Kuching, in the state of Sarawak in Malaysian Borneo, is a fantastic place to visit with kids. Not only does the city itself offer an array of activities – I wrote about them in my post about the Top 5 things to do in Kuching – but there are some brilliant things to see and do by taking day trips into the beautiful natural surrounds outside the city.
I’m going to list my top five, because I’m in a top five kind of mood.
1. Visit the Semenggoh Wildlife Centre and see the amazing orang-utans
Just outside Kuching, and the Semenggoh Wildlife Centre is home to a bunch of rescued or orphaned orangutans, and their offspring, including some gorgeous babies.
Semenggoh Nature Reserve is around seven square kilometres in area, and the orang-utans who live here roam freely in the jungle of the reserve, coming in at feeding times only if they are hungry. Some of the orang-utans are completely self-sufficient – they find their own food out in the reserve – which is the ultimate goal of the centre. Others come in to feed at the forest feeding platform. There are two feeding times each day, when visitors hope to catch a glimpse of these beautiful and endangered creatures. Feeding times are 9am and 3pm, and each feeding time lasts an hour.
We gathered with a bunch of other tourists before the nine o’clock feeding, and were briefed on the behaviour of the orang-utans – and given some tips on our own behaviour. We were entering the orang-utans’ jungle; there are no fences. Don’t get any food out. Let go of your bag if an orang-utan grabs it. Don’t use tripods or walking sticks because they look like guns. Don’t stare orang-utans in the eye.
Following the guide, we walked along a forest track for around five minutes, and gathered on a wooden viewing platform, facing another wooden platform. The guide then began calling the orang-utans in.
After around five minutes of calling, and thinking maybe we were out of luck, we could hear the cracking of branches in the distance, behind our platform. As the sound got closer, we had to move off the platform, in case the approaching orang-utan decided to take to the ground. The noise in the branches continued, until overhead we could see flashes of orange as an enormous male orang-utan came through the canopy, then along a rope from high above, and sat down on the platform. We looked at him. He looked at us. We took photos. He ate bananas. We were a bunch of animals checking each other out.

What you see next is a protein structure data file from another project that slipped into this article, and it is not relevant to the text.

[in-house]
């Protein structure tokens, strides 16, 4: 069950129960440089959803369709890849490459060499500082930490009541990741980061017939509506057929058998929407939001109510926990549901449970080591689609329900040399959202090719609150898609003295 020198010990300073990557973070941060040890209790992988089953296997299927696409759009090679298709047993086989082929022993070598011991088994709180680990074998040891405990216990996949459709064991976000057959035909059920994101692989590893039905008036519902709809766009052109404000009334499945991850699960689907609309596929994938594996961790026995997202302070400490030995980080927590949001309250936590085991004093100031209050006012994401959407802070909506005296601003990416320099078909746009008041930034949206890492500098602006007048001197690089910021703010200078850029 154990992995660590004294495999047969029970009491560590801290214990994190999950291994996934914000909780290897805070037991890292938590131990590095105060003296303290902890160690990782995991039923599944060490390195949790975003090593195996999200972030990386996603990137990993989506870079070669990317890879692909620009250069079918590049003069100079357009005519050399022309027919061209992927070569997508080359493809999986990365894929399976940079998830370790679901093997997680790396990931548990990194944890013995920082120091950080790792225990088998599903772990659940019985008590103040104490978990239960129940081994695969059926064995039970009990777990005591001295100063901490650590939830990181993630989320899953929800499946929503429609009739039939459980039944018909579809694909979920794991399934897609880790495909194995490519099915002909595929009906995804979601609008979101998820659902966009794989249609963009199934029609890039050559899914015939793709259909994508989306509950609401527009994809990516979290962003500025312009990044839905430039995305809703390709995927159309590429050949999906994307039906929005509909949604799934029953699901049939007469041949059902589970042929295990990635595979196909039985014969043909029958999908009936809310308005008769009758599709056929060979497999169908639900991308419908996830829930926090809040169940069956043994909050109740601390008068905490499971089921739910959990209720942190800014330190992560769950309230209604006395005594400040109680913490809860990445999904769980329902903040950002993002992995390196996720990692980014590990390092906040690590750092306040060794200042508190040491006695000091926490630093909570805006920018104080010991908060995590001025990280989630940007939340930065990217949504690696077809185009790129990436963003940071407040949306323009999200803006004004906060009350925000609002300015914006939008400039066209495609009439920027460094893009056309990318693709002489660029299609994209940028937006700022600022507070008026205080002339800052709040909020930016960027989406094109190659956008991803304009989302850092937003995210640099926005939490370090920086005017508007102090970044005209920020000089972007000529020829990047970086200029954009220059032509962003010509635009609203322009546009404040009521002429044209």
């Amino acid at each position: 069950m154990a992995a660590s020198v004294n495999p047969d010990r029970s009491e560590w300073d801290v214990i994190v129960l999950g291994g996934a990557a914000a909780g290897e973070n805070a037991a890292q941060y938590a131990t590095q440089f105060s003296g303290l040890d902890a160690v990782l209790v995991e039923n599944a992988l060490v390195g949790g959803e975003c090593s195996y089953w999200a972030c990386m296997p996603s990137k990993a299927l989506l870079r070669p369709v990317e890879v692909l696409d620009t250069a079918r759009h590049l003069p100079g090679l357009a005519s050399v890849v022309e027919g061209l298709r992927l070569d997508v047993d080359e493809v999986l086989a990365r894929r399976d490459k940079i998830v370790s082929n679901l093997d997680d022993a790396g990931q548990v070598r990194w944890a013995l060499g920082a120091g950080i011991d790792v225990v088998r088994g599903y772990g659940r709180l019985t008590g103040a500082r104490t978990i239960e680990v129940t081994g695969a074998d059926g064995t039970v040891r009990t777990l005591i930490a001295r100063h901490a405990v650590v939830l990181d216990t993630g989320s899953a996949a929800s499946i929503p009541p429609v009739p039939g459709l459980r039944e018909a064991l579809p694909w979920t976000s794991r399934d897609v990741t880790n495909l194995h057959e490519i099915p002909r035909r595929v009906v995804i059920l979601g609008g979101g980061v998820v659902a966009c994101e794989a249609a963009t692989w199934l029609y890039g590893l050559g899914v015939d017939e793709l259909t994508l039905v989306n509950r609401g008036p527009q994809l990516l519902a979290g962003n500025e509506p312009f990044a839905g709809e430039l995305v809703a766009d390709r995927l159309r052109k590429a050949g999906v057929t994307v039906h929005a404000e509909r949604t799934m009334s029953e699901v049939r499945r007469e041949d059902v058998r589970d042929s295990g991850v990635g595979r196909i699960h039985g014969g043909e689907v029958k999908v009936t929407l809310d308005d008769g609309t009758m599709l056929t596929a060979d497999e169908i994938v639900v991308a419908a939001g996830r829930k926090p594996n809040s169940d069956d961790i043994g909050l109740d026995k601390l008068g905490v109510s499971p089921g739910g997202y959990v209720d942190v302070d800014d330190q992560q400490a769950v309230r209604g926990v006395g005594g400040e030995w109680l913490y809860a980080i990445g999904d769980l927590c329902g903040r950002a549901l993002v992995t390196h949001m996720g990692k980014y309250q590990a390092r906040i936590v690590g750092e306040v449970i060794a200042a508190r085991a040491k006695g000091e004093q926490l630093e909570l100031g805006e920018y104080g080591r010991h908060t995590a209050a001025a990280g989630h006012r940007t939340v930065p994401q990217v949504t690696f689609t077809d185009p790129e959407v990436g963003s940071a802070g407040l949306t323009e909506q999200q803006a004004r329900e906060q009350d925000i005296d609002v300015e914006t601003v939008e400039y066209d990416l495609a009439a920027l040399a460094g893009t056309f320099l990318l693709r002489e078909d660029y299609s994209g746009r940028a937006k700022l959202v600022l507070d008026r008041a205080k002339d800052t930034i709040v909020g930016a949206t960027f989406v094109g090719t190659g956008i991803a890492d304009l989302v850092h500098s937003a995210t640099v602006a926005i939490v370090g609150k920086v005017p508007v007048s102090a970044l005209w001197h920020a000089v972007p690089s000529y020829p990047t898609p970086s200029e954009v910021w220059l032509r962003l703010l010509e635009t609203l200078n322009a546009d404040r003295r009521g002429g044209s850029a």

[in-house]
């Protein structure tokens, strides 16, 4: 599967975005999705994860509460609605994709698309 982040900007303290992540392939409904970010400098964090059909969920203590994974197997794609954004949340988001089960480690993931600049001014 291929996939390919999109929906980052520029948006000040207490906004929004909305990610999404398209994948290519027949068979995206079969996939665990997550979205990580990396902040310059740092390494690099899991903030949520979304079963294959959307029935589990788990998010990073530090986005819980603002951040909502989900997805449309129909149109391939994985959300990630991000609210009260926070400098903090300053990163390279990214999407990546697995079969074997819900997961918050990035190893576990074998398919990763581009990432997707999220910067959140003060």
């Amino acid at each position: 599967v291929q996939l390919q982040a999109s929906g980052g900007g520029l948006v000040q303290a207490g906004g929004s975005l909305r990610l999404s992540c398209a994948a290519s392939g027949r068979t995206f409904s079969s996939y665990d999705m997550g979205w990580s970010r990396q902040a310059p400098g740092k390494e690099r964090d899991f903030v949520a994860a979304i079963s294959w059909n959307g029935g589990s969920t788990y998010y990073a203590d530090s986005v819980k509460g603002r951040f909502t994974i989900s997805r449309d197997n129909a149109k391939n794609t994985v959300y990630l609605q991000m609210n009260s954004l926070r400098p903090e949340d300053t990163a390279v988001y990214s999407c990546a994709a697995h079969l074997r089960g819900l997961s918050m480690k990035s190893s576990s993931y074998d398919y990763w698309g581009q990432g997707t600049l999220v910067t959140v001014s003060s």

He then decided to take a stroll up the path back towards headquarters. The kids loved how he just walked up the track. After a suitable amount of time, we followed him to another section of forest, where we were lucky to spot a mum and her baby. Majestic!
Coming to Semenggoh was one of the reasons why we decided to come to Borneo. Steve and I visited Sabah, Malaysia’s other state in Borneo, ten years or so ago, and saw these beautiful apes at the Sepilok Rehabilitation Centre there. To give Phoebe and Blake the chance to see orang-utans, a seriously endangered species, in the wild (well, semi-wild), was one of our goals. The kids were in awe. So were we. What an experience!
How do you get there? You can take a local bus from Kuching. It takes around 45 minutes. There are also a bunch of tour companies that organise excursions around Kuching. With them, you can pair a visit to Semenggoh with a kayaking experience, visiting a longhouse, or some hiking, for example.
There are a heap of operators, but a special shout out goes to Laurence and the team from Borneo Experiences. I popped in for a chat with Laurence in Kuching to ask about possible day trips, but because Miss Phoebs wasn’t likely to go gladly into a kayak (read about our boating experiences in Santubong), and neither of our four-year-old twins are ready for proper hiking, he suggested that rather than taking an adventure tour, we should just hire a taxi for the day to take us to Semenggoh, and some other sites of interest. He even hooked us up with a reliable taxi driver! So for 200 RM (about $70 Australian) we had a taxi for a whole day, with an English-speaking driver, who drove us about the countryside. And Laurence organised it for nothing! Next time we’re there, we’ll be kayaking with Borneo Experiences for sure!
2. Climb into the Fairy Cave – it’s truly magical
After Semenggoh we jumped back into the cab with our local expert taxi driver William, and headed for the Bau region, about 45 minutes away. There are two caves to visit in the area. The Wind Cave is a series of three dark tunnel caves filled with insect-eating bats and their stinky guano, but the kids enjoyed it. Our favourite, though, was the magical world of the Fairy Cave.